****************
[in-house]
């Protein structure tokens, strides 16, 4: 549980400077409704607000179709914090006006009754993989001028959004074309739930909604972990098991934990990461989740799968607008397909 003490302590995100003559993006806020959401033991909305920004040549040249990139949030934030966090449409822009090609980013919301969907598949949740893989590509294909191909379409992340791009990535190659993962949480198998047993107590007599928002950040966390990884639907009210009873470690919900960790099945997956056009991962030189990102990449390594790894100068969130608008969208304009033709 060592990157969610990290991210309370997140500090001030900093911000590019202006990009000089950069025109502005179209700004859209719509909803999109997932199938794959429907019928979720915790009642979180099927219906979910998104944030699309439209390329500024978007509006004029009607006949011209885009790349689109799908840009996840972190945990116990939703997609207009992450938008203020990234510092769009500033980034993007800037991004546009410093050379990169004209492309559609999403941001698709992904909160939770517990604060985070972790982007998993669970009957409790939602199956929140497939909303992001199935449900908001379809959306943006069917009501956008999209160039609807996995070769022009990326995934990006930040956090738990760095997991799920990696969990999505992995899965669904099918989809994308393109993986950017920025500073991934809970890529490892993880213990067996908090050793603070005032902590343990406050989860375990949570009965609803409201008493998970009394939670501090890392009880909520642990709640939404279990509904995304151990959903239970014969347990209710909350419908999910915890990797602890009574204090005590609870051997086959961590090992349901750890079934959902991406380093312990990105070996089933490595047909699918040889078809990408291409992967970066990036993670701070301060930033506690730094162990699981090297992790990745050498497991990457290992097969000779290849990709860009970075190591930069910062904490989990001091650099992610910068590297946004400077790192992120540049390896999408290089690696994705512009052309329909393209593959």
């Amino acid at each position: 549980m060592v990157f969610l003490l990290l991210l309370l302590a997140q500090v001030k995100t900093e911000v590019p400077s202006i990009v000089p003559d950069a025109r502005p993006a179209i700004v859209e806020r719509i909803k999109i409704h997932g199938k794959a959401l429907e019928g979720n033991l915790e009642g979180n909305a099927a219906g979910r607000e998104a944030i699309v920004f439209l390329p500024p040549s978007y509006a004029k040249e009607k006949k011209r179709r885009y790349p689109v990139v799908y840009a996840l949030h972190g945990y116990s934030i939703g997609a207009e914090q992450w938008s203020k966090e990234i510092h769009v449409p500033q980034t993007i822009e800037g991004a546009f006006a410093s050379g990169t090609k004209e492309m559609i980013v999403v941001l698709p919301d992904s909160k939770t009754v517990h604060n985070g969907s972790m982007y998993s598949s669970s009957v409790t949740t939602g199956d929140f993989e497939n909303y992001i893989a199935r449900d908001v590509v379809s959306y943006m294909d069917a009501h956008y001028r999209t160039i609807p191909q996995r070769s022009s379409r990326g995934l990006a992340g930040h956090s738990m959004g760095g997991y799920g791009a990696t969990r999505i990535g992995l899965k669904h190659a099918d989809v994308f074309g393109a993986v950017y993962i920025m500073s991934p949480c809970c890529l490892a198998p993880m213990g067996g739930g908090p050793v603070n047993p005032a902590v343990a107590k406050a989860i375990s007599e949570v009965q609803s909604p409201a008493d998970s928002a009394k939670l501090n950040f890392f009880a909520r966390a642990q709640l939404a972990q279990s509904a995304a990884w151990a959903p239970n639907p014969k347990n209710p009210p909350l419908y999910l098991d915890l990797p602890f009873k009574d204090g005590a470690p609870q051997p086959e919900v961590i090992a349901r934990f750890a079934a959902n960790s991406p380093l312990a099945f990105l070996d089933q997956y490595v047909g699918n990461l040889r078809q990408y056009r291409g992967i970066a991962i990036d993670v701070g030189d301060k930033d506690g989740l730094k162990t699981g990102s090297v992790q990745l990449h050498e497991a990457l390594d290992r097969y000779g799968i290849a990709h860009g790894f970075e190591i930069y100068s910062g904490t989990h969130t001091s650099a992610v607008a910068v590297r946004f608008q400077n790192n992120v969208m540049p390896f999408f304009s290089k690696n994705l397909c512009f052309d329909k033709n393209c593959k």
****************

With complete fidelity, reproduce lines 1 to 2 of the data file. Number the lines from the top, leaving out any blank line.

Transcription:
[in-house]
């Protein structure tokens, strides 16, 4: 549980400077409704607000179709914090006006009754993989001028959004074309739930909604972990098991934990990461989740799968607008397909 003490302590995100003559993006806020959401033991909305920004040549040249990139949030934030966090449409822009090609980013919301969907598949949740893989590509294909191909379409992340791009990535190659993962949480198998047993107590007599928002950040966390990884639907009210009873470690919900960790099945997956056009991962030189990102990449390594790894100068969130608008969208304009033709 060592990157969610990290991210309370997140500090001030900093911000590019202006990009000089950069025109502005179209700004859209719509909803999109997932199938794959429907019928979720915790009642979180099927219906979910998104944030699309439209390329500024978007509006004029009607006949011209885009790349689109799908840009996840972190945990116990939703997609207009992450938008203020990234510092769009500033980034993007800037991004546009410093050379990169004209492309559609999403941001698709992904909160939770517990604060985070972790982007998993669970009957409790939602199956929140497939909303992001199935449900908001379809959306943006069917009501956008999209160039609807996995070769022009990326995934990006930040956090738990760095997991799920990696969990999505992995899965669904099918989809994308393109993986950017920025500073991934809970890529490892993880213990067996908090050793603070005032902590343990406050989860375990949570009965609803409201008493998970009394939670501090890392009880909520642990709640939404279990509904995304151990959903239970014969347990209710909350419908999910915890990797602890009574204090005590609870051997086959961590090992349901750890079934959902991406380093312990990105070996089933490595047909699918040889078809990408291409992967970066990036993670701070301060930033506690730094162990699981090297992790990745050498497991990457290992097969000779290849990709860009970075190591930069910062904490989990001091650099992610910068590297946004400077790192992120540049390896999408290089690696994705512009052309329909393209593959």